Wednesday, December 11, 2013
As if there were not enough going on around the Mediterranean already, Gibraltar has raised its head again. The latest round of cross-border tension appears to have started in a row last year over fishing rights, when Spanish fishermen were expelled from Gibraltar's waters for using large nets. Gibraltar's answer to Spanish dragnet fishing was to dump blocks of concrete into the sea to create an artificial reef.
The issue of fishing rights reverts, as everything seems to in this dispute, to the Treaty of Utrecht of 1713. Spain does not recognize the existence of waters under Gibraltarian control, as it says those rights were not handed over when the colony was. There have been attempts -- in the interim 300 years -- to mediate the issue. Much of this pragmatism now appears to be in jeopardy.
From the moment Mariano Rajoy came to power, Madrid has adopted a harder line on Gibraltar, insisting on talks with David Cameron without the involvement of the Gibraltar authorities. Criticizing the conciliatory stance taken toward the British outpost by the previous socialist regime, the current foreign minister, Josi Manuel Garcma-Margallo, appears intent on reversing everything his more able predecessors did.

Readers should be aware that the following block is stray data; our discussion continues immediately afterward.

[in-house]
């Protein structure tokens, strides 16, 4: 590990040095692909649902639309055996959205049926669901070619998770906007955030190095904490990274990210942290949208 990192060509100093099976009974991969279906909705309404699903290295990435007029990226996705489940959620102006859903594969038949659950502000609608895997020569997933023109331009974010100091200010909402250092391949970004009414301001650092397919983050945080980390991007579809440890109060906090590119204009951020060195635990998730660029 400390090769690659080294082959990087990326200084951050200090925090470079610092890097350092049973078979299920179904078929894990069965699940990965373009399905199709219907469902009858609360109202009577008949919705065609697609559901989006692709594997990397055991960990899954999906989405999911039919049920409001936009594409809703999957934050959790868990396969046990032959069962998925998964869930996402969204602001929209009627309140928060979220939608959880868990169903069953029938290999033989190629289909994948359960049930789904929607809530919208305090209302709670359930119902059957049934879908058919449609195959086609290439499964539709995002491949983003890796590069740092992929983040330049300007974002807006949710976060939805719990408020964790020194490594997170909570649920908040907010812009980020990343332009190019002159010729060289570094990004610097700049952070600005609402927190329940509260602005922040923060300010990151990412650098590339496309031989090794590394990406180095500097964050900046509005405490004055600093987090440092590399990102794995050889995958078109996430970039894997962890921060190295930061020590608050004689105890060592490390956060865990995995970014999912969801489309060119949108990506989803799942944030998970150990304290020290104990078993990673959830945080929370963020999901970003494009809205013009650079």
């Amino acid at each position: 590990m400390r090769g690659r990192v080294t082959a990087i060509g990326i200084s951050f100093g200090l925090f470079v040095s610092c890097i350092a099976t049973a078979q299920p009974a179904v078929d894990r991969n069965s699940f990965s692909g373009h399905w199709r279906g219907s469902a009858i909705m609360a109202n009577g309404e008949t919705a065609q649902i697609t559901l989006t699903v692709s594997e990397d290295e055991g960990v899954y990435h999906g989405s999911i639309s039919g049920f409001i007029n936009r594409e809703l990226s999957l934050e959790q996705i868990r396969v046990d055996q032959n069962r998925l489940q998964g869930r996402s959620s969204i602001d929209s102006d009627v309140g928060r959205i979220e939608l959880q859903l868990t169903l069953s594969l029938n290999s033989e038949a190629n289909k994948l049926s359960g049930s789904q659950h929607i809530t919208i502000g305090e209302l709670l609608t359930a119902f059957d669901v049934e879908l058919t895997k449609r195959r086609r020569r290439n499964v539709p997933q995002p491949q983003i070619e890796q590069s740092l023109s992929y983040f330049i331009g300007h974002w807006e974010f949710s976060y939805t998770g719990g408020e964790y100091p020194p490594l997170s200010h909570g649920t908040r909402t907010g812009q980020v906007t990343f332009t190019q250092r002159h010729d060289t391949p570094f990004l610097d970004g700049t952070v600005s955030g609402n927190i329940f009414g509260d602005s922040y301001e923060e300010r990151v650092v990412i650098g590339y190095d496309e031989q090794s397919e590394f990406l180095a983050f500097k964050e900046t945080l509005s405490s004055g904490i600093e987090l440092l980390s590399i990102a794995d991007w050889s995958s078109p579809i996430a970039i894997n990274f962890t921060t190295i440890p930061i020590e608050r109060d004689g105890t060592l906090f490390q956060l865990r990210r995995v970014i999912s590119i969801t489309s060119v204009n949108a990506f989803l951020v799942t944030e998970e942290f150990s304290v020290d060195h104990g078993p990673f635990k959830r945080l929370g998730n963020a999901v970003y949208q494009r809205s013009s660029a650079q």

Drivers have been forced to wait seven hours in the heat as Spain ramped up border checks. Claiming "the party is over," Garcma-Margallo suggested in a newspaper interview that Spain was mulling imposing a fee on every vehicle entering or leaving the territory, closing its airspace to flights to Gibraltar and changing the laws so that online gambling companies operating from the colony would have to use Spanish servers. Gibraltar's first minister, Fabian Picardo, accused Spain of acting like North Korea.
If other sovereignty disputes are anything to go by, little is to be gained by the reversion to the old politics of the dispute that the hawkish Spanish minister is suggesting. Sovereignty is a zero-sum game and is best side-stepped by the very agreements that Garcma-Margallo appears to be jeopardizing.
-- The Guardian, London, Aug. 5